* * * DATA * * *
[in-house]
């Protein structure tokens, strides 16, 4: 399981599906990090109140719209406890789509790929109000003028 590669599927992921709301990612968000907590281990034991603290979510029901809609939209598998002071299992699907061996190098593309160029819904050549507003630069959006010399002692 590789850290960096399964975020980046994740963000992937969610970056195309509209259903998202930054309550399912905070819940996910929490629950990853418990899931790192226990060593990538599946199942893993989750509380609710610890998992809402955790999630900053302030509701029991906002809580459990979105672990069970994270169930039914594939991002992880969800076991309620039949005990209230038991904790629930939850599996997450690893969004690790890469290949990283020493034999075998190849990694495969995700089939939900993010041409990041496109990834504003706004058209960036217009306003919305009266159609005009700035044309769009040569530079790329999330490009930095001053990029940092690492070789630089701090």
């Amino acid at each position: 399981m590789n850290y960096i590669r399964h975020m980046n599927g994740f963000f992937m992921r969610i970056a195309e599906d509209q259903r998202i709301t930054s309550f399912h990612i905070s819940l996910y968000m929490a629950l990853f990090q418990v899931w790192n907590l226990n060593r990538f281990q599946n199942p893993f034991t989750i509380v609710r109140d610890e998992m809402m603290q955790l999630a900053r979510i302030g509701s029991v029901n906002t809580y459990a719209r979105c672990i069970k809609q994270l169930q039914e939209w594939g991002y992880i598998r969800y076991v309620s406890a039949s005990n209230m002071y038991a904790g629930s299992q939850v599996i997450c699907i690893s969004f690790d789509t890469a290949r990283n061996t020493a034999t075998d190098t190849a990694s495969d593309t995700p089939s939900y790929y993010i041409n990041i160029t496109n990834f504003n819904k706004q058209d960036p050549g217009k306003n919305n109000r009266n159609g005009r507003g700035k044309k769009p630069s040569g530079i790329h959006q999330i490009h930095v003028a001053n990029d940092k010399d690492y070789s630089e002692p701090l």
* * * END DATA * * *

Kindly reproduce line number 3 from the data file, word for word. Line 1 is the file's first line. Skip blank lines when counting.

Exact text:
């Amino acid at each position: 399981m590789n850290y960096i590669r399964h975020m980046n599927g994740f963000f992937m992921r969610i970056a195309e599906d509209q259903r998202i709301t930054s309550f399912h990612i905070s819940l996910y968000m929490a629950l990853f990090q418990v899931w790192n907590l226990n060593r990538f281990q599946n199942p893993f034991t989750i509380v609710r109140d610890e998992m809402m603290q955790l999630a900053r979510i302030g509701s029991v029901n906002t809580y459990a719209r979105c672990i069970k809609q994270l169930q039914e939209w594939g991002y992880i598998r969800y076991v309620s406890a039949s005990n209230m002071y038991a904790g629930s299992q939850v599996i997450c699907i690893s969004f690790d789509t890469a290949r990283n061996t020493a034999t075998d190098t190849a990694s495969d593309t995700p089939s939900y790929y993010i041409n990041i160029t496109n990834f504003n819904k706004q058209d960036p050549g217009k306003n919305n109000r009266n159609g005009r507003g700035k044309k769009p630069s040569g530079i790329h959006q999330i490009h930095v003028a001053n990029d940092k010399d690492y070789s630089e002692p701090l």